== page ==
Boat Handling to include rowing a boat, taking a person into a boat from the water, clinging to a boat without capsizing it, etc.
Knot Tying to include all kinds of knots and their value in connection with life-saving work, and the use of them on life-saving appliances.
Wig-wagging to include the committing to memory of the U. S. Naval Wig-Wag Signal Code. The following is used at Camp Wawayanda, New Jersey Boys.
Signalling by wig-wag is carried on by waving a flag in certain ways, represented by the figures 1, 2 and 3, and thus letters are made and words spelled.
Two wig-wag flags are used, one a square white flag with a red square in the center, and the other a square red flag with white square in the center.
Only one flag is used in signalling, and that one is selected which can best be seen against the boy’s background.
[Illustration: Interval; Signal 1; Signal 2; Signal 3]
U. S. Naval wig-wag signal code.
Numerals 1 1111 2 2222 3 1112 4 2221 5 1122 6 2211 7 1222 8 2111 9 1221 0 2112
End of word, 3
End of sentence, 33
End of message, 333
I understand, A.A. 3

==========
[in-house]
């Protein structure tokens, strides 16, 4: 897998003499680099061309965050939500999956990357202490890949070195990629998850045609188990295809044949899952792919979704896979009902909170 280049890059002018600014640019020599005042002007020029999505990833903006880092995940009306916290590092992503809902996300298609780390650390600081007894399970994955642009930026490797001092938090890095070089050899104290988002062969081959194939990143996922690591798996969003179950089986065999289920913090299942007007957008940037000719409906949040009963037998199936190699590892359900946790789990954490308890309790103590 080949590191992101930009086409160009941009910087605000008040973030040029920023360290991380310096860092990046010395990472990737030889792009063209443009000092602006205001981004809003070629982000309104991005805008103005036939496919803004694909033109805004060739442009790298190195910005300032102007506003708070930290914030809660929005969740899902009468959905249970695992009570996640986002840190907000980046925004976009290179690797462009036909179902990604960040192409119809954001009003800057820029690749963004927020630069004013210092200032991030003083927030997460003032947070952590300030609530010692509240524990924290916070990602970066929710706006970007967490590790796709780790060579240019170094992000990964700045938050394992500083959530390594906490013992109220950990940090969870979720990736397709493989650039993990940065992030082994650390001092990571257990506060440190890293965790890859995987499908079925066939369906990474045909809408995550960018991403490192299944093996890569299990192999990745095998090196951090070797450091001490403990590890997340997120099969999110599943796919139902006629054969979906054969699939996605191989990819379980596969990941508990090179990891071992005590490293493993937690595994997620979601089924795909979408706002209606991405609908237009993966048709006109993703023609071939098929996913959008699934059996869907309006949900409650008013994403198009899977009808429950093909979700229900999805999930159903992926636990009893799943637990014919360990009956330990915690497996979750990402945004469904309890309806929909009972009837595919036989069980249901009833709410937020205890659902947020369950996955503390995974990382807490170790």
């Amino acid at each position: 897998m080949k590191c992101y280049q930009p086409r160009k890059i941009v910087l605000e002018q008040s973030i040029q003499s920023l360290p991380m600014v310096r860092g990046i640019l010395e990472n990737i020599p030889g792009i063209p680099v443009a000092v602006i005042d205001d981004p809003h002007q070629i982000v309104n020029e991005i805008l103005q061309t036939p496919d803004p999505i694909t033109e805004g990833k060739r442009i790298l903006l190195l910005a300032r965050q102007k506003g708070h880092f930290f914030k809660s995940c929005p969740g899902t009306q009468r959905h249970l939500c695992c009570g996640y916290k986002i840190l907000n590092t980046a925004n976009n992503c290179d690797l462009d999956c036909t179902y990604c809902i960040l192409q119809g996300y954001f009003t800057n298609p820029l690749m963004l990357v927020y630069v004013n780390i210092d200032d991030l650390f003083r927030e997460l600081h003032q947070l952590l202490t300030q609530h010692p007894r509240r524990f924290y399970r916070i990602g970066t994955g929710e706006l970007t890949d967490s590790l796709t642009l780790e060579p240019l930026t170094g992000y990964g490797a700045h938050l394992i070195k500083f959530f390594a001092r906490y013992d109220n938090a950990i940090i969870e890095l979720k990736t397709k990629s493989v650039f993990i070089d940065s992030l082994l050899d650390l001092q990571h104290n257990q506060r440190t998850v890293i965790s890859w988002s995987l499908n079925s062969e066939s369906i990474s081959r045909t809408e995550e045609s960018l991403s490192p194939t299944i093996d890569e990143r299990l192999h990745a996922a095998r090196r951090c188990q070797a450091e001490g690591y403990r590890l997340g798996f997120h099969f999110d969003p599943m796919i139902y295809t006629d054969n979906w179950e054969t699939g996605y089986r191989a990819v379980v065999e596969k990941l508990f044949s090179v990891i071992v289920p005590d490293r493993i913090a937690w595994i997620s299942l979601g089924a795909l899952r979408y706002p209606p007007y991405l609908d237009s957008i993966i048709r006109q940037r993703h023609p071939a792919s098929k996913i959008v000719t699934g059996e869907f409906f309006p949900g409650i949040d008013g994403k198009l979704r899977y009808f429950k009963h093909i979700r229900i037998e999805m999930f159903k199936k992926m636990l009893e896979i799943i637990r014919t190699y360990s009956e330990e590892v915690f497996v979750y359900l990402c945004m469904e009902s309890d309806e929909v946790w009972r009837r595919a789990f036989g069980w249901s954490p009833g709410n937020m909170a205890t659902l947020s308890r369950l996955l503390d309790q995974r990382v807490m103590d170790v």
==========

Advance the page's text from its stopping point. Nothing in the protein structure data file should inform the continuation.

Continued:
Cease signalling, A.A.A. 333
Repeat last word, C.C. 3
Repeat last message, C.C.C. 3
I have made an error, E.E. 3
1. The boy should face the person to whom he is signalling, and should hold the flag-staff vertically in front of the centre of his body, with the butt at the height of his waist.
2. The motion represented by the Figure 1 is made by waving the flag down to the right; 2, by waving it down to the left; and 3, by waving it down in front of the sender. (Page 188)
3. Each motion should embrace an arc of ninety degrees, starting from and returning to the vertical without a pause.
4. When two or more motions are required to make a letter, there should be no pause between the motions.
5. At the end of each letter there should be a slight pause at the vertical.
6. At the end of each word, one front motion (3) should be made; at the end of a sentence, two fronts (33); and at the end of a message, three fronts (333).